John Hingston

John Hing(e)ston (c.1606-1683)

by William Dobson

Born in York, the organist and composer John Hingston was a pupil of the composer Orlando Gibbons, ('my ever hono'rd Master'), and served as a musician to Charles I, Oliver Cromwell and Charles II.

During the Interregnum, he became organist to Oliver Cromwell until the Protector's death in 1658. After the Restoration, he joined the gentlemen of the Chapel Royal and became keeper of King Charles II's wind instruments and 'keeper of ye organs'. One of his apprentices in this role was the young Henry Purcell.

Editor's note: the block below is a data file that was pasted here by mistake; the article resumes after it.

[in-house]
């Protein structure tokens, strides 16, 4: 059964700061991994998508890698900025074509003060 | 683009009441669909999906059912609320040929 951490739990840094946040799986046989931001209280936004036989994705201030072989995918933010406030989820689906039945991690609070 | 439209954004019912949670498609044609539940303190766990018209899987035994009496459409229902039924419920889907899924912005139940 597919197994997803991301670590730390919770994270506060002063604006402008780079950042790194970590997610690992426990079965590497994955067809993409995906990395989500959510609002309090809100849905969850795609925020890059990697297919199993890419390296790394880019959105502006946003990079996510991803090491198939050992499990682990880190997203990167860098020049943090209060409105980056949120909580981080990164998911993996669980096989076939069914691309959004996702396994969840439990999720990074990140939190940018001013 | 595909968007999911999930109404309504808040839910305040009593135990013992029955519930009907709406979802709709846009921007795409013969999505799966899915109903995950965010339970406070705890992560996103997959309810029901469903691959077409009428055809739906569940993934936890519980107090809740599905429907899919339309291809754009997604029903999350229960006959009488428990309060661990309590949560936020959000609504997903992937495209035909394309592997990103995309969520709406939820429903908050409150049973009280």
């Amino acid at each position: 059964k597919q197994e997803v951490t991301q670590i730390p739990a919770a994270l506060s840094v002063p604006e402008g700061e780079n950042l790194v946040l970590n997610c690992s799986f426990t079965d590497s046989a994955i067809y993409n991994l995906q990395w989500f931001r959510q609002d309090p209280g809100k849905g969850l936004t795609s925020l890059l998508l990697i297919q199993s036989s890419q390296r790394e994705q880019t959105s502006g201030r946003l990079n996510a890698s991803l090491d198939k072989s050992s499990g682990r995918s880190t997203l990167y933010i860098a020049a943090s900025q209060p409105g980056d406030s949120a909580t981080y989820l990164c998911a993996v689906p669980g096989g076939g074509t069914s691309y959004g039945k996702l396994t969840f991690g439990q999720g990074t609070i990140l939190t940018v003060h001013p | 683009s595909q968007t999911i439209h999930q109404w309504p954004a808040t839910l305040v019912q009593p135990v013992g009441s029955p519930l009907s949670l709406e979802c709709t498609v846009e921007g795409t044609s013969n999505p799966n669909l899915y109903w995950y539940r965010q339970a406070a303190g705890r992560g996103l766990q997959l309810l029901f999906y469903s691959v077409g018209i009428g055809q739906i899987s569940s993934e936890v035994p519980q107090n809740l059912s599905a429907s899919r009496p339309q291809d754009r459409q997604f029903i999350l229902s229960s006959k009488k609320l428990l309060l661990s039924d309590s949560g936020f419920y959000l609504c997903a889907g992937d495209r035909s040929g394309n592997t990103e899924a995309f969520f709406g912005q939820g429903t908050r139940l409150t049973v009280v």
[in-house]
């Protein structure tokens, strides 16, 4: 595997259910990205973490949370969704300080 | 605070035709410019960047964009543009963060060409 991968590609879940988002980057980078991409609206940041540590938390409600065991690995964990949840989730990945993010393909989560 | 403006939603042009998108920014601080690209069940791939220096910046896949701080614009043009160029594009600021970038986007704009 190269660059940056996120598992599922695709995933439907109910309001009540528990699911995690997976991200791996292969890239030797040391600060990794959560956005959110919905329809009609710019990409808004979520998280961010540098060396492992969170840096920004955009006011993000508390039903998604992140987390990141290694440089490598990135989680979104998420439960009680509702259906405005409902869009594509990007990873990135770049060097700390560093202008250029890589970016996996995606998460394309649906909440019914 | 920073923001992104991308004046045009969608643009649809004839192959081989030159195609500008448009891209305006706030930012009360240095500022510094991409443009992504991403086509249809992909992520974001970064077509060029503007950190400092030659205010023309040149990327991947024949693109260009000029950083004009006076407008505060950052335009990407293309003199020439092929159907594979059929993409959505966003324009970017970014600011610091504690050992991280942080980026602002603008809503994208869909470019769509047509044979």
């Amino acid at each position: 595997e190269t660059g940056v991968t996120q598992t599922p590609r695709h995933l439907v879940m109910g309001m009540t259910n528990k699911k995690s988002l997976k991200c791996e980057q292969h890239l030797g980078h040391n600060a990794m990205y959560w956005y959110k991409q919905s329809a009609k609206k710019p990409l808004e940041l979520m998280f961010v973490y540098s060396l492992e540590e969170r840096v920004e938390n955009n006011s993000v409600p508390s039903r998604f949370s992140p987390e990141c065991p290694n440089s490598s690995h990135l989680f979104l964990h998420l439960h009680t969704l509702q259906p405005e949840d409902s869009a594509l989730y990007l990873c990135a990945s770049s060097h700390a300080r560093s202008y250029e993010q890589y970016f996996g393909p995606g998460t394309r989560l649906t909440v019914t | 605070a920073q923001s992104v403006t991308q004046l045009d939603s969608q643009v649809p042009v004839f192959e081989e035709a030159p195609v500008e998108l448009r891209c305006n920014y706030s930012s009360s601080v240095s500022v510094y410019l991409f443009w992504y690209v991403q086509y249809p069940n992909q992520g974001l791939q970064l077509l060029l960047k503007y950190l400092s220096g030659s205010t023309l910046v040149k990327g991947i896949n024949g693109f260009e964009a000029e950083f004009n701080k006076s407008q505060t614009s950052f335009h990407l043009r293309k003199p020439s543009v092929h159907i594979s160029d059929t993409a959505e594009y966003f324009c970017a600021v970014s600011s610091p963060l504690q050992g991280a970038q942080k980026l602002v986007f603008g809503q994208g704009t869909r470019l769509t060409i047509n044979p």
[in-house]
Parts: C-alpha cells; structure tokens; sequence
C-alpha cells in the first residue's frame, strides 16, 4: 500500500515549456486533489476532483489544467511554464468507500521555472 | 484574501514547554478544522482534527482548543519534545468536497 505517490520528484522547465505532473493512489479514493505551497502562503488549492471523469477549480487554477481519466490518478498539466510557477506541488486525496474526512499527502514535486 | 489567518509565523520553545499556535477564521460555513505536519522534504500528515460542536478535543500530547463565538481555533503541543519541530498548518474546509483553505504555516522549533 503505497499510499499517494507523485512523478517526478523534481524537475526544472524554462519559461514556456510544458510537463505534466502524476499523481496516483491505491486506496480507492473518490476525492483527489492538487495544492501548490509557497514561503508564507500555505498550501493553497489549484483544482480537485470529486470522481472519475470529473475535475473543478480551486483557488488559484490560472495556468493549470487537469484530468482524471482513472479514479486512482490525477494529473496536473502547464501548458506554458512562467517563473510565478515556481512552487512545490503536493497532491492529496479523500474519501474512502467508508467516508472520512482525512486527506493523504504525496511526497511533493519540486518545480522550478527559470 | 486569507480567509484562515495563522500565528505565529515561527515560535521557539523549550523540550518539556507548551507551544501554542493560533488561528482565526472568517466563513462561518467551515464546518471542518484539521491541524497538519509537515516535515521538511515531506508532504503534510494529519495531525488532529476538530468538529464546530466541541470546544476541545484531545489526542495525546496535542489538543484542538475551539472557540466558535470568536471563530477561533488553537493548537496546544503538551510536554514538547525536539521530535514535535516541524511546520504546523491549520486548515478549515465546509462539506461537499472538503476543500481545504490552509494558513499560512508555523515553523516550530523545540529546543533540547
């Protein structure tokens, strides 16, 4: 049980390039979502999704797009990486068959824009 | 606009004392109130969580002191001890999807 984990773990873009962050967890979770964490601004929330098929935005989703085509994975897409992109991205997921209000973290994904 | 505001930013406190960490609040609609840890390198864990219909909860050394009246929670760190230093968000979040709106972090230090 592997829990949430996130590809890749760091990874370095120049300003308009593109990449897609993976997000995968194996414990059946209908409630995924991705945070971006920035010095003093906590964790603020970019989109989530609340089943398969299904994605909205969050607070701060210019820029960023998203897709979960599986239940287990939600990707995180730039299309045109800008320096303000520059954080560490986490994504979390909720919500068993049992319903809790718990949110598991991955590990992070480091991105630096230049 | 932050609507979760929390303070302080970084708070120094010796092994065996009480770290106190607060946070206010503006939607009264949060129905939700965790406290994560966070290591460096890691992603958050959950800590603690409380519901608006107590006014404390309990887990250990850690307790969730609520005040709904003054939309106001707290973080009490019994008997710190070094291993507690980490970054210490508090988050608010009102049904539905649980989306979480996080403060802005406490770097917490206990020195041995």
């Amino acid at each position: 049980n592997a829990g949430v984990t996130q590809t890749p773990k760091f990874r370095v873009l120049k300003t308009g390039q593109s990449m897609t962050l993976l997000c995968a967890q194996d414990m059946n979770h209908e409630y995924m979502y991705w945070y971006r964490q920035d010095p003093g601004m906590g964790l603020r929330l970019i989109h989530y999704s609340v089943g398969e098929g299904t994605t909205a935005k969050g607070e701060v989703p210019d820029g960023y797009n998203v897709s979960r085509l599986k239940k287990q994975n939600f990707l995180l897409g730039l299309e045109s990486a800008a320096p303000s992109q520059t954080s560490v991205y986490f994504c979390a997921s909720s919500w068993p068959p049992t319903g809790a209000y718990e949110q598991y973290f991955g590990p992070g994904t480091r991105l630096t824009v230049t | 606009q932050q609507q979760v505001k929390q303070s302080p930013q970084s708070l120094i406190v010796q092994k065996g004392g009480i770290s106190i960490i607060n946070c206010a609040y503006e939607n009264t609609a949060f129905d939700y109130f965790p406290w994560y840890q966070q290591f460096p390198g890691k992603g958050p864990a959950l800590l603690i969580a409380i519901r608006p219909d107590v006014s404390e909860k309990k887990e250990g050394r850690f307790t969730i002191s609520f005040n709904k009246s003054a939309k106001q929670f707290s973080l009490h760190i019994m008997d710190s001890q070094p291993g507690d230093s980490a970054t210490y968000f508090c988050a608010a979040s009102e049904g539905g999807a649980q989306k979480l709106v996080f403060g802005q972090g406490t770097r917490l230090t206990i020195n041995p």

Hingeston was a prolific composer, and much of his instrumental music was acquired by the Music School here in Oxford.
The painting is by the English portraitist, William Dobson, described at the time by the writer John Aubrey as 'the most excellent painter that England has yet bred'. He was discovered by Anthony van Dyck, the leading court painter in England, and introduced to King Charles I who asked Dobson to paint himself and his sons. His portrait of the 12-year old boy who would become King Charles II is arguably his finest work.